Posted: April 21, 2021 at 12:26 pm

Photo by Ray Hiemstra

We are thrilled to announce the return of our Spotlight segment!

As our Swim Guide Affiliate program continues to grow, we would like to share the exciting and diverse work that other affiliates in the community do with all of you.

For this Swim Guide Spotlight, we reached out to Ray Hiemstra from Orange County Coastkeeper to learn more about their industrial sites and stormwater sampling.

Orange County Coastkeeper affiliate profile

Where: California, U.S.

Number of regions: 1

Number of sites: 66

Sampling season: Year round

Sampling frequency: Once a week

Swim Guide Affiliate since: 2012

*This interview has been edited for length and clarity.

Or: Tell me about yourself and your relationship with Orange County Coastkeeper.

Ray: My name is Ray Hiemstra. I am the director of programs for Orange County Coastkeeper. I’ve been working at Coastkeeper for about 20 years. Before this position, I worked in the dairy industry, working at industrial plants and processing facilities.

Or: So you replaced one liquid for another?

Ray: (Laughs) Kind of; I am Dutch, so I think I was destined to work with dairy in some way or another. Throughout my career, I did everything from receiving milk, processing, pasteurizing, and even making yogurt. I worked on every step, and that gave me a lot of insight into industrial operations.

Or: That’s very interesting. During your career, did you notice any failures or issues to do with water pollution?

Ray: Absolutely, several issues come to mind. Our company was actually sued by an environmental organization once. Even though there are regulations about what kinds of chemicals or milk products can go down the drain, there is very little enforcement. Failures do happen.

Or: Tell me about Orange County Coastkeeper’s water monitoring programs.

Ray: There are two components to our water data collection. The first is the surrounding water monitoring, which is focused on the creeks and rivers in our watershed. The second is the industrial stormwater monitoring. This is used to identify and confirm pollution from significant polluters in our area.

We knew that to be successful in our litigation efforts, we need robust and reliable water contamination proof. That is why we started collecting water data directly from the source, rather than just using reported data.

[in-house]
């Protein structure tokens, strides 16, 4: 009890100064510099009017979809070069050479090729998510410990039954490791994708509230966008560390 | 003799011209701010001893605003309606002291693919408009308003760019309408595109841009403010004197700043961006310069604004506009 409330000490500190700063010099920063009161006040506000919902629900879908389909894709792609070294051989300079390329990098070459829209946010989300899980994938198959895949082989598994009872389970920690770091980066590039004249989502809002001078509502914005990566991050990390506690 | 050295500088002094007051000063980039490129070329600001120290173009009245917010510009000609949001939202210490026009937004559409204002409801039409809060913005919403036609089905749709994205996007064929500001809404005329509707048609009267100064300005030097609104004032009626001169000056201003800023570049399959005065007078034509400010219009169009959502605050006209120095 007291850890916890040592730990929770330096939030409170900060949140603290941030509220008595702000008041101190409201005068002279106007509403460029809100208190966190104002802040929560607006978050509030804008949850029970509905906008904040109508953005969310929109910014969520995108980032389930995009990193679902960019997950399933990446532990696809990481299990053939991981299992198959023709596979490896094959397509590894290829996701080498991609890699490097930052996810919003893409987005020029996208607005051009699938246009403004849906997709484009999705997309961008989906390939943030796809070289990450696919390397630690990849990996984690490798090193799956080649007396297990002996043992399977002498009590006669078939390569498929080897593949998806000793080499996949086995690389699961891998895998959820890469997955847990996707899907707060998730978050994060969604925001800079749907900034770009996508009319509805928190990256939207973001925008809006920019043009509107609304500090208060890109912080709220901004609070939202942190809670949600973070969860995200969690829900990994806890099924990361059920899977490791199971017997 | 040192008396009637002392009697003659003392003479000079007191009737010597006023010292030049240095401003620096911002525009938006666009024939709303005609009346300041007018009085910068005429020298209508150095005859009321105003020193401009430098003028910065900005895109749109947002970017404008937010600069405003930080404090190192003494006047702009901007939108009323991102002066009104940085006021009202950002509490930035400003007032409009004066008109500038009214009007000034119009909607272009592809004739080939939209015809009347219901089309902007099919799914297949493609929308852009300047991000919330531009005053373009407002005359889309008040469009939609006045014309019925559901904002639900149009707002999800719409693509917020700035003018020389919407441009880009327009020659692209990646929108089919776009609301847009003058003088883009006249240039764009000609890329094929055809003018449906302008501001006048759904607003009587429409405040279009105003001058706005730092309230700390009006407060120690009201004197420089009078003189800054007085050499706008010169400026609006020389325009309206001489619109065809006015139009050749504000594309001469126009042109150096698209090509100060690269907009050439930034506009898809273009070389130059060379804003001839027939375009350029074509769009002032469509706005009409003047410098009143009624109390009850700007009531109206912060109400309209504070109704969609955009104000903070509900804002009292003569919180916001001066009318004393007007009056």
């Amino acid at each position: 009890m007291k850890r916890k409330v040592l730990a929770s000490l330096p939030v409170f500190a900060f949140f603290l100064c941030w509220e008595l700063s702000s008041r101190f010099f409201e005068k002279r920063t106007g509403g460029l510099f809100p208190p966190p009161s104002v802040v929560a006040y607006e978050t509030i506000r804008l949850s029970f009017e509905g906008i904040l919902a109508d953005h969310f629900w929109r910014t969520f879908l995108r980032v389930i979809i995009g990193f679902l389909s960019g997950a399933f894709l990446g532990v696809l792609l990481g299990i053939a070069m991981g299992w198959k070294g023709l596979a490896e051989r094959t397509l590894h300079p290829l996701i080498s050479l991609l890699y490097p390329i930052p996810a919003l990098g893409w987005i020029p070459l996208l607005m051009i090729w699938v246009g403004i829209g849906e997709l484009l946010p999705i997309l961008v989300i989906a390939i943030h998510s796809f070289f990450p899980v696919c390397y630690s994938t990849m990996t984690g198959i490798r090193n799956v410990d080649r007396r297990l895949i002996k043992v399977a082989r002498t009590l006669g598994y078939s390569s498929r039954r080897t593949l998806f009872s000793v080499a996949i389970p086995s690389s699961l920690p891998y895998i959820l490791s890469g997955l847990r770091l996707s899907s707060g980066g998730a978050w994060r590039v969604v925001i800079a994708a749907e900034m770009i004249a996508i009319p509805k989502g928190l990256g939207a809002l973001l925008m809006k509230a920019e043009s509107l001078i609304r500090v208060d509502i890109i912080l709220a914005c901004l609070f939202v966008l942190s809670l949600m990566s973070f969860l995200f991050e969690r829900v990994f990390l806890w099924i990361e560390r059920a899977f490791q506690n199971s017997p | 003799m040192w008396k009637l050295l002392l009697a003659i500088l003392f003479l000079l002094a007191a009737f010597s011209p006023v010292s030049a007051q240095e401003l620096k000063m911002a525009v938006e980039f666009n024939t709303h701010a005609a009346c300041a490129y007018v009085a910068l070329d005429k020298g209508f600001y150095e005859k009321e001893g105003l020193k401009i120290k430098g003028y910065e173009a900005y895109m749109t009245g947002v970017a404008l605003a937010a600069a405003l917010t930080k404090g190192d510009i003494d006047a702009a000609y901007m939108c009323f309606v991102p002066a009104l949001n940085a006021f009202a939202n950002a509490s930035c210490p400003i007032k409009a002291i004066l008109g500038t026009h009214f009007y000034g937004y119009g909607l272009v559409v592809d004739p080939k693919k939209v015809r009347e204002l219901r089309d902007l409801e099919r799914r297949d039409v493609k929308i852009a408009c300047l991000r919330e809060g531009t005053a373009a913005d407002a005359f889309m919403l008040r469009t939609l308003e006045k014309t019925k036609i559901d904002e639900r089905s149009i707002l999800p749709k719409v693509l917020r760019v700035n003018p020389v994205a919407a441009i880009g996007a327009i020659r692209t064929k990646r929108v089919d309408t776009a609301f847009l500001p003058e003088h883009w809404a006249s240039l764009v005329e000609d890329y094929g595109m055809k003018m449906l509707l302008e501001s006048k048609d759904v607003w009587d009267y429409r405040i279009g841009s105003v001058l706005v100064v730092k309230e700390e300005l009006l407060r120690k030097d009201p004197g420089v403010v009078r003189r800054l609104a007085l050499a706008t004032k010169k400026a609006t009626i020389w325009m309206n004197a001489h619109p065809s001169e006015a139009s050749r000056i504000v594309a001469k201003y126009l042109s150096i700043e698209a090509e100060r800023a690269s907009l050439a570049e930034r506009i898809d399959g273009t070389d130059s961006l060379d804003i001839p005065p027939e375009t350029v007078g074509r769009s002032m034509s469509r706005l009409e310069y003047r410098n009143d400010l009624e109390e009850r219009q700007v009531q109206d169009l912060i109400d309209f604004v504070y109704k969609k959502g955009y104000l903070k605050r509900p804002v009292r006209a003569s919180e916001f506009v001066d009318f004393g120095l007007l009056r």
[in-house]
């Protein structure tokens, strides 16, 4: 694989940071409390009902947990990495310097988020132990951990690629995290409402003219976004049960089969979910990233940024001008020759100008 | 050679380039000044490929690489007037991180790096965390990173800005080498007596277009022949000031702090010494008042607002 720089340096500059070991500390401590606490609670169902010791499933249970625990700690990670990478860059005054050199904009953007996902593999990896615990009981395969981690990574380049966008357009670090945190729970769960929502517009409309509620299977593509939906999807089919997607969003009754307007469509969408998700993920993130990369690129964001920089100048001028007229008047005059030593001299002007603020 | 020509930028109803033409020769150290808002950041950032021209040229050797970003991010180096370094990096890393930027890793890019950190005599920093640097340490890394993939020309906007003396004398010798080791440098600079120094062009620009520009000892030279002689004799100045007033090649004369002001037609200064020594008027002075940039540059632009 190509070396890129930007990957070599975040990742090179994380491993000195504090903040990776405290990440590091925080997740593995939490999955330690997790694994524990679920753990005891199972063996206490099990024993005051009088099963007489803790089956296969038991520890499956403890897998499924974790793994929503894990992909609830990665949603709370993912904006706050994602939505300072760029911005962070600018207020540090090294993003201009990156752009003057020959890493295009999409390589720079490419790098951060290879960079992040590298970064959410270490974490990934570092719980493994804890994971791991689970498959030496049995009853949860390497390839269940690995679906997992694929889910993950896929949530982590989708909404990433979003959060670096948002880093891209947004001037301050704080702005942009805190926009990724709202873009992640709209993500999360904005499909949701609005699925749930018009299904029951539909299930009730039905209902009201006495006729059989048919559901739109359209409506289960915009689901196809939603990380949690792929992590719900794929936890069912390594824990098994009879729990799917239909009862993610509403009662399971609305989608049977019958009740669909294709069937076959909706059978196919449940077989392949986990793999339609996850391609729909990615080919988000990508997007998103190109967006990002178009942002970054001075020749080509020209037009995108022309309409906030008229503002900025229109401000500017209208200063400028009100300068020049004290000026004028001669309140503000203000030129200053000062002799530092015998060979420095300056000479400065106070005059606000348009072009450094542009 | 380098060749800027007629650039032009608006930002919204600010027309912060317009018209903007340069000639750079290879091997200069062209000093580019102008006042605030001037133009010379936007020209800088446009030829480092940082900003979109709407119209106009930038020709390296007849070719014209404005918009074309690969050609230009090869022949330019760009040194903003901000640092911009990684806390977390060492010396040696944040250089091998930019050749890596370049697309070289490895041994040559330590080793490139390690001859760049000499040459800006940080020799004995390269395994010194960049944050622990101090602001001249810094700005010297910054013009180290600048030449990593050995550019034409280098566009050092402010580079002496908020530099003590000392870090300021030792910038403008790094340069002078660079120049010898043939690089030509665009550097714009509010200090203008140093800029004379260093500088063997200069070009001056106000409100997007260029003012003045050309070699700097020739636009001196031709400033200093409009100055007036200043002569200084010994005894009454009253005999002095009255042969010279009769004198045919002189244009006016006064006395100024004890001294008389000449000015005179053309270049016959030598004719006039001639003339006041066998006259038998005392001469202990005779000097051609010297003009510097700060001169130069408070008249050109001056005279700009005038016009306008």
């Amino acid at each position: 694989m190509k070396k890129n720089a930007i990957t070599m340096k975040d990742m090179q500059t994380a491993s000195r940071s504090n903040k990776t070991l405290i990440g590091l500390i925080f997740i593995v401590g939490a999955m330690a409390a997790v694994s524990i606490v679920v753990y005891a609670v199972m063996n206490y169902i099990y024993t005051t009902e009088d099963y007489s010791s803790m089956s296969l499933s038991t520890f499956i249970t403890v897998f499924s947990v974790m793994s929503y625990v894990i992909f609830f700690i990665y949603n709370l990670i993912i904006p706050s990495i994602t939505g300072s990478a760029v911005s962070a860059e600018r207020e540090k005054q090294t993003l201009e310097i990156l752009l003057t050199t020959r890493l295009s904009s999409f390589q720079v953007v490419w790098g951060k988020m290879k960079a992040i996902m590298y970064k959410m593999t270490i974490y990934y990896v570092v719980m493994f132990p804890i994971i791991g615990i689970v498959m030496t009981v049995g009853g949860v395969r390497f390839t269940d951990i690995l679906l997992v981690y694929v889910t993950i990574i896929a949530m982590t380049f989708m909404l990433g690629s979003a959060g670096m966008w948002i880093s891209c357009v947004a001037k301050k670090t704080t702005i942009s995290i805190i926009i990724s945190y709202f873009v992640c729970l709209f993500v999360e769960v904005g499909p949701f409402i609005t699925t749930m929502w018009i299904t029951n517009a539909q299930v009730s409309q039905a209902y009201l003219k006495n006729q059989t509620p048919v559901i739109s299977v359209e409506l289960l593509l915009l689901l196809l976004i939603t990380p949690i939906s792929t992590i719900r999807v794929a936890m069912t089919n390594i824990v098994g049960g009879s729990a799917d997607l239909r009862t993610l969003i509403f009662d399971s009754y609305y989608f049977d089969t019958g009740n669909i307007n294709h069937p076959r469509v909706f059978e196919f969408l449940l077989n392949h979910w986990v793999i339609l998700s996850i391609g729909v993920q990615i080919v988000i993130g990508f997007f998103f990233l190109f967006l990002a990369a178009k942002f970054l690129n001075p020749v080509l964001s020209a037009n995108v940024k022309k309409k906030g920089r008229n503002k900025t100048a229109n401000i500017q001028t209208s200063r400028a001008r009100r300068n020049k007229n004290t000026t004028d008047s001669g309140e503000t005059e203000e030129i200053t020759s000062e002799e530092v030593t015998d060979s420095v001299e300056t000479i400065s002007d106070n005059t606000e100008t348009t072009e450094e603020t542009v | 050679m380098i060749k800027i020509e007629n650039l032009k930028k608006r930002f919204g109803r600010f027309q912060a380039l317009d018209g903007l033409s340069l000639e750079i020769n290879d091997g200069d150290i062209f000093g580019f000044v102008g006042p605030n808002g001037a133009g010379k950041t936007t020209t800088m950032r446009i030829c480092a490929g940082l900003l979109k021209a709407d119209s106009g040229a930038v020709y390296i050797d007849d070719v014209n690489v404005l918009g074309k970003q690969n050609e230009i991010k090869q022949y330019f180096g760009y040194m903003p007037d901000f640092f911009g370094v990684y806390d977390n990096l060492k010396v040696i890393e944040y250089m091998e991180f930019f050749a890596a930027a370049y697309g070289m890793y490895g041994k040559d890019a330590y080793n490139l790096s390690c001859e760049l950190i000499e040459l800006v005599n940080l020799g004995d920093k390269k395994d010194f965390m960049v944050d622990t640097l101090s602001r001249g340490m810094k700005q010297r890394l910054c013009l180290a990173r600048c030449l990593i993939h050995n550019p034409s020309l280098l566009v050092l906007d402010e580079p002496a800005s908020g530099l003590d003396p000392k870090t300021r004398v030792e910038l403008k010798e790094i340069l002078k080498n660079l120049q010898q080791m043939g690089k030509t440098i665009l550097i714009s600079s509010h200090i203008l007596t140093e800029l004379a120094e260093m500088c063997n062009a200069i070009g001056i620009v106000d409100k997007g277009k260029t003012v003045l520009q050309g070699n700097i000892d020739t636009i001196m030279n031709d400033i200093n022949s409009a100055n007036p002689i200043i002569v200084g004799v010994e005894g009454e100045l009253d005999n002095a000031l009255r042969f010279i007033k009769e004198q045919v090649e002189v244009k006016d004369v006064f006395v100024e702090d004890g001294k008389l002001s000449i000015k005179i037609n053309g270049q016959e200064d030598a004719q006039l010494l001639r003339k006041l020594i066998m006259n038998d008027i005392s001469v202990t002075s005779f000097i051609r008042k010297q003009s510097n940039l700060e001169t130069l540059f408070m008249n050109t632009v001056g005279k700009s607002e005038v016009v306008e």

Or: Right, that makes sense. And once you identify the potential polluters, you don’t test for the same thing on every site, correct?

Ray: Correct. The main sectors we investigate are housing developers, metal recycling companies, mining operations, sand and gravel operations, and waste haulers. Each of those has different polluters. For example, for the sand and gravel, we test for PH. With the clay mines and metal recycling facilities, we look for Aluminum, Copper, Zinc, Iron, Lead etc.

Or: So when you have a big enough rain event, the teams go in their Batmobiles to test the sites?

Ray: (Laughs) We joke about that. We have the Coastkeeper van, and we joke about doing the monitoring with that van. But essentially, that’s how it works. We hired and trained employees, specifically for this type of monitoring.

I would like to add that what we are doing is perfectly legal. We collect water samples from public streets. If a facility discharges stormwater into the public system, we are within our rights to collect a sample and document what we find.

Or: What happens with this data once it’s collected?

Ray: We are always ready to take polluters to court with our findings. Although, a more preferable result for us is when the company is interested in cleaning up their act.

I collected samples from one particular spot, and when we gave them notice that there was possible litigation. They actually gave us a tour of their facility. We ended up working together and advising them about how to improve their practices. That is a real win-win for us.

Or: Would you recommend targeted sampling to other Waterkeepers?

Ray: Absolutely. It is a powerful tool in litigation. I would recommend starting with your surrounding water, though. It’s essential to start with monitoring your creeks and rivers. Once you have an understanding of where the problems are, you can start doing the targeted sampling.

I would also encourage monitoring programs to really look for the sites that are not being monitored by their health units, but are being used recreationally. It is vital to keep an eye on those sites and keep them as safe as possible.

Or: That is an excellent point as well. Thank you so much for taking the time doing this interview, Ray. I truly enjoyed our talk.

Ray: Great! Me too. It was nice to meet you. Take it easy.

Thank you again, Ray Hiemstra, for the fantastic work you do at Orange County Coastkeeper. I would also like to thank Cristina Robinson, the education coordinator at Orange County Coastkeeper, for making this interview possible.

If you would like to be featured on the Swim Guide spotlight series, or you know of an exciting water conservation program you would like us to future, please contact Or Denemark at

Swim Guide
is supported by
* The RBC Foundation

Swim Guide shares the best information we have at the moment you ask for it. Always obey signs at the beach or advisories from official government agencies. Stay alert and check for other swimming hazards such as dangerous currents and tides. Please report your pollution concerns so Affiliates can help keep other beach-goers safe.

Swim Guide, "Swim Drink Fish icons," and associated trademarks are owned by SWIM DRINK FISH CANADA.| See Legal.